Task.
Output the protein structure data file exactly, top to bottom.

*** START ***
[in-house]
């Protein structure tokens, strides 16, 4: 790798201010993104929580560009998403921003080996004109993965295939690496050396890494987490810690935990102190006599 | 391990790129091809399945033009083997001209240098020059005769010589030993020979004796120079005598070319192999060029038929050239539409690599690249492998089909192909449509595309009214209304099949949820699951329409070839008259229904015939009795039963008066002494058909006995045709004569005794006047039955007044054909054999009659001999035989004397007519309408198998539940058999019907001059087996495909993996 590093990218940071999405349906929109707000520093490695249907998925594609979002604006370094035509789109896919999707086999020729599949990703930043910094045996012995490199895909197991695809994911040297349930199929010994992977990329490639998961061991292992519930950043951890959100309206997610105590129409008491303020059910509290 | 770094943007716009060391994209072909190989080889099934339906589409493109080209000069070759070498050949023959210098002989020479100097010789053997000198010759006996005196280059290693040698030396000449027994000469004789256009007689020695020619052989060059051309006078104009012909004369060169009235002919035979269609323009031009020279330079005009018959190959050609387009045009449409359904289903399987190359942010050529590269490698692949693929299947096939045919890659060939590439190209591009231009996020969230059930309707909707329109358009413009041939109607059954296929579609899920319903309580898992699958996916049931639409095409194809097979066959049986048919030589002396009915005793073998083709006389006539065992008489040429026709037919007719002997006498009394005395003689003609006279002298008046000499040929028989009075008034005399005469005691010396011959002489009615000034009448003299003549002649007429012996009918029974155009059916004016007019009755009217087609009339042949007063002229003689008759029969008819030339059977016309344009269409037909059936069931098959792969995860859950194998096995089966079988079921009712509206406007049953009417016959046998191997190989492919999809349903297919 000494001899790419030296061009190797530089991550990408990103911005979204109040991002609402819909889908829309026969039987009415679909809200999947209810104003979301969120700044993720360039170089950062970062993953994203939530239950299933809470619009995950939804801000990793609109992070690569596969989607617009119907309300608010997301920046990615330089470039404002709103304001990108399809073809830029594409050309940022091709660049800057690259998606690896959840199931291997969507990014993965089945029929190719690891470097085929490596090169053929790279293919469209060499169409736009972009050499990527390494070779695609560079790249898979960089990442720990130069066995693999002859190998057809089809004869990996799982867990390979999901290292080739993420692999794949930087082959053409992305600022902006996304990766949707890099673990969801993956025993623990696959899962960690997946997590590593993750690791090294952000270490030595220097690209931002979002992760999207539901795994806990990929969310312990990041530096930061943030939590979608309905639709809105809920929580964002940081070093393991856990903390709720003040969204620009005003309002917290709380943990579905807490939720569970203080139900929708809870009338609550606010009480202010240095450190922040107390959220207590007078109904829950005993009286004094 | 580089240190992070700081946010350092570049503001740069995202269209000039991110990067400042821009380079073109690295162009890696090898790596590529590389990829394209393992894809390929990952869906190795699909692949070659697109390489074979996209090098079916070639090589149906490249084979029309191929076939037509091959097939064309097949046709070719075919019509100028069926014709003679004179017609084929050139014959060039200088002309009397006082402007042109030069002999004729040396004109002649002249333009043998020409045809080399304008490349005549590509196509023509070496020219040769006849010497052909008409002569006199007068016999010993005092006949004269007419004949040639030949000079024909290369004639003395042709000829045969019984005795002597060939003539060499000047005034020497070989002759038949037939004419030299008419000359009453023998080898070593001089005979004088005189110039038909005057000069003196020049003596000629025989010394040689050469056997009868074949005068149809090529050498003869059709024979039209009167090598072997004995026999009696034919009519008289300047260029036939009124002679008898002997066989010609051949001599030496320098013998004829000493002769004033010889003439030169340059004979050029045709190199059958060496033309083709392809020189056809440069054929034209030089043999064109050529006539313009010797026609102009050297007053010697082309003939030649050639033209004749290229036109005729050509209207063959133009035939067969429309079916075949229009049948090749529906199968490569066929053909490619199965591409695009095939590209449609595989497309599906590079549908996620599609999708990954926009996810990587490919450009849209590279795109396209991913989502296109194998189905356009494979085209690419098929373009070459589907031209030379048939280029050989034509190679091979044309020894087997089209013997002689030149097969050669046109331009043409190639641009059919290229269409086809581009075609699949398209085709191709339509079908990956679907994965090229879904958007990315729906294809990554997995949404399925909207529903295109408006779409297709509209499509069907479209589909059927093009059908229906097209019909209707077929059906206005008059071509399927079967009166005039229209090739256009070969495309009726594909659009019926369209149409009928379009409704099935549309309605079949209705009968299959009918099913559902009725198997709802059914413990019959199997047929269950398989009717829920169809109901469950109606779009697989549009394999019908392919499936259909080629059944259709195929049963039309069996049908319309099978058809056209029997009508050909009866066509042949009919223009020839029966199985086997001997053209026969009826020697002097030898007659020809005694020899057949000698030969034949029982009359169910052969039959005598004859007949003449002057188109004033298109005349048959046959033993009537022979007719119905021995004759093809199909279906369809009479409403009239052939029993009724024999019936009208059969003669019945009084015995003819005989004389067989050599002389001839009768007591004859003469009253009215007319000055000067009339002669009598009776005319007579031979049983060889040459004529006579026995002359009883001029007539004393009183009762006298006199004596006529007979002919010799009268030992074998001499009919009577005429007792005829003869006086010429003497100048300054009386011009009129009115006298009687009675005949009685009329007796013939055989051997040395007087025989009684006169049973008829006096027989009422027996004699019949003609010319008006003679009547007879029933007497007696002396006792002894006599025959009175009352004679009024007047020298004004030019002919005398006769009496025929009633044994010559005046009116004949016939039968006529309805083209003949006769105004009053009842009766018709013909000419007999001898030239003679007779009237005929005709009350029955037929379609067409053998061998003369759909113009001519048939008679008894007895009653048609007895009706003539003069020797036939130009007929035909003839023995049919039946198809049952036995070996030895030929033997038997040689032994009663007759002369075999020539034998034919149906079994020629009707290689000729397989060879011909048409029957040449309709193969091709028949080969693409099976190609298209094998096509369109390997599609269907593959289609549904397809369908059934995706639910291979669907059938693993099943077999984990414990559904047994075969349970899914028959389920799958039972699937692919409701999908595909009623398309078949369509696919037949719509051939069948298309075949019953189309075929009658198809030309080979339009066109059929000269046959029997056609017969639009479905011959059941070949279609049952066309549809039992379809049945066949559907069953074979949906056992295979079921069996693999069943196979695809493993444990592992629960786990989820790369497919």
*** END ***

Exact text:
[in-house]
């Protein structure tokens, strides 16, 4: 790798201010993104929580560009998403921003080996004109993965295939690496050396890494987490810690935990102190006599 | 391990790129091809399945033009083997001209240098020059005769010589030993020979004796120079005598070319192999060029038929050239539409690599690249492998089909192909449509595309009214209304099949949820699951329409070839008259229904015939009795039963008066002494058909006995045709004569005794006047039955007044054909054999009659001999035989004397007519309408198998539940058999019907001059087996495909993996 590093990218940071999405349906929109707000520093490695249907998925594609979002604006370094035509789109896919999707086999020729599949990703930043910094045996012995490199895909197991695809994911040297349930199929010994992977990329490639998961061991292992519930950043951890959100309206997610105590129409008491303020059910509290 | 770094943007716009060391994209072909190989080889099934339906589409493109080209000069070759070498050949023959210098002989020479100097010789053997000198010759006996005196280059290693040698030396000449027994000469004789256009007689020695020619052989060059051309006078104009012909004369060169009235002919035979269609323009031009020279330079005009018959190959050609387009045009449409359904289903399987190359942010050529590269490698692949693929299947096939045919890659060939590439190209591009231009996020969230059930309707909707329109358009413009041939109607059954296929579609899920319903309580898992699958996916049931639409095409194809097979066959049986048919030589002396009915005793073998083709006389006539065992008489040429026709037919007719002997006498009394005395003689003609006279002298008046000499040929028989009075008034005399005469005691010396011959002489009615000034009448003299003549002649007429012996009918029974155009059916004016007019009755009217087609009339042949007063002229003689008759029969008819030339059977016309344009269409037909059936069931098959792969995860859950194998096995089966079988079921009712509206406007049953009417016959046998191997190989492919999809349903297919 000494001899790419030296061009190797530089991550990408990103911005979204109040991002609402819909889908829309026969039987009415679909809200999947209810104003979301969120700044993720360039170089950062970062993953994203939530239950299933809470619009995950939804801000990793609109992070690569596969989607617009119907309300608010997301920046990615330089470039404002709103304001990108399809073809830029594409050309940022091709660049800057690259998606690896959840199931291997969507990014993965089945029929190719690891470097085929490596090169053929790279293919469209060499169409736009972009050499990527390494070779695609560079790249898979960089990442720990130069066995693999002859190998057809089809004869990996799982867990390979999901290292080739993420692999794949930087082959053409992305600022902006996304990766949707890099673990969801993956025993623990696959899962960690997946997590590593993750690791090294952000270490030595220097690209931002979002992760999207539901795994806990990929969310312990990041530096930061943030939590979608309905639709809105809920929580964002940081070093393991856990903390709720003040969204620009005003309002917290709380943990579905807490939720569970203080139900929708809870009338609550606010009480202010240095450190922040107390959220207590007078109904829950005993009286004094 | 580089240190992070700081946010350092570049503001740069995202269209000039991110990067400042821009380079073109690295162009890696090898790596590529590389990829394209393992894809390929990952869906190795699909692949070659697109390489074979996209090098079916070639090589149906490249084979029309191929076939037509091959097939064309097949046709070719075919019509100028069926014709003679004179017609084929050139014959060039200088002309009397006082402007042109030069002999004729040396004109002649002249333009043998020409045809080399304008490349005549590509196509023509070496020219040769006849010497052909008409002569006199007068016999010993005092006949004269007419004949040639030949000079024909290369004639003395042709000829045969019984005795002597060939003539060499000047005034020497070989002759038949037939004419030299008419000359009453023998080898070593001089005979004088005189110039038909005057000069003196020049003596000629025989010394040689050469056997009868074949005068149809090529050498003869059709024979039209009167090598072997004995026999009696034919009519008289300047260029036939009124002679008898002997066989010609051949001599030496320098013998004829000493002769004033010889003439030169340059004979050029045709190199059958060496033309083709392809020189056809440069054929034209030089043999064109050529006539313009010797026609102009050297007053010697082309003939030649050639033209004749290229036109005729050509209207063959133009035939067969429309079916075949229009049948090749529906199968490569066929053909490619199965591409695009095939590209449609595989497309599906590079549908996620599609999708990954926009996810990587490919450009849209590279795109396209991913989502296109194998189905356009494979085209690419098929373009070459589907031209030379048939280029050989034509190679091979044309020894087997089209013997002689030149097969050669046109331009043409190639641009059919290229269409086809581009075609699949398209085709191709339509079908990956679907994965090229879904958007990315729906294809990554997995949404399925909207529903295109408006779409297709509209499509069907479209589909059927093009059908229906097209019909209707077929059906206005008059071509399927079967009166005039229209090739256009070969495309009726594909659009019926369209149409009928379009409704099935549309309605079949209705009968299959009918099913559902009725198997709802059914413990019959199997047929269950398989009717829920169809109901469950109606779009697989549009394999019908392919499936259909080629059944259709195929049963039309069996049908319309099978058809056209029997009508050909009866066509042949009919223009020839029966199985086997001997053209026969009826020697002097030898007659020809005694020899057949000698030969034949029982009359169910052969039959005598004859007949003449002057188109004033298109005349048959046959033993009537022979007719119905021995004759093809199909279906369809009479409403009239052939029993009724024999019936009208059969003669019945009084015995003819005989004389067989050599002389001839009768007591004859003469009253009215007319000055000067009339002669009598009776005319007579031979049983060889040459004529006579026995002359009883001029007539004393009183009762006298006199004596006529007979002919010799009268030992074998001499009919009577005429007792005829003869006086010429003497100048300054009386011009009129009115006298009687009675005949009685009329007796013939055989051997040395007087025989009684006169049973008829006096027989009422027996004699019949003609010319008006003679009547007879029933007497007696002396006792002894006599025959009175009352004679009024007047020298004004030019002919005398006769009496025929009633044994010559005046009116004949016939039968006529309805083209003949006769105004009053009842009766018709013909000419007999001898030239003679007779009237005929005709009350029955037929379609067409053998061998003369759909113009001519048939008679008894007895009653048609007895009706003539003069020797036939130009007929035909003839023995049919039946198809049952036995070996030895030929033997038997040689032994009663007759002369075999020539034998034919149906079994020629009707290689000729397989060879011909048409029957040449309709193969091709028949080969693409099976190609298209094998096509369109390997599609269907593959289609549904397809369908059934995706639910291979669907059938693993099943077999984990414990559904047994075969349970899914028959389920799958039972699937692919409701999908595909009623398309078949369509696919037949719509051939069948298309075949019953189309075929009658198809030309080979339009066109059929000269046959029997056609017969639009479905011959059941070949279609049952066309549809039992379809049945066949559907069953074979949906056992295979079921069996693999069943196979695809493993444990592992629960786990989820790369497919």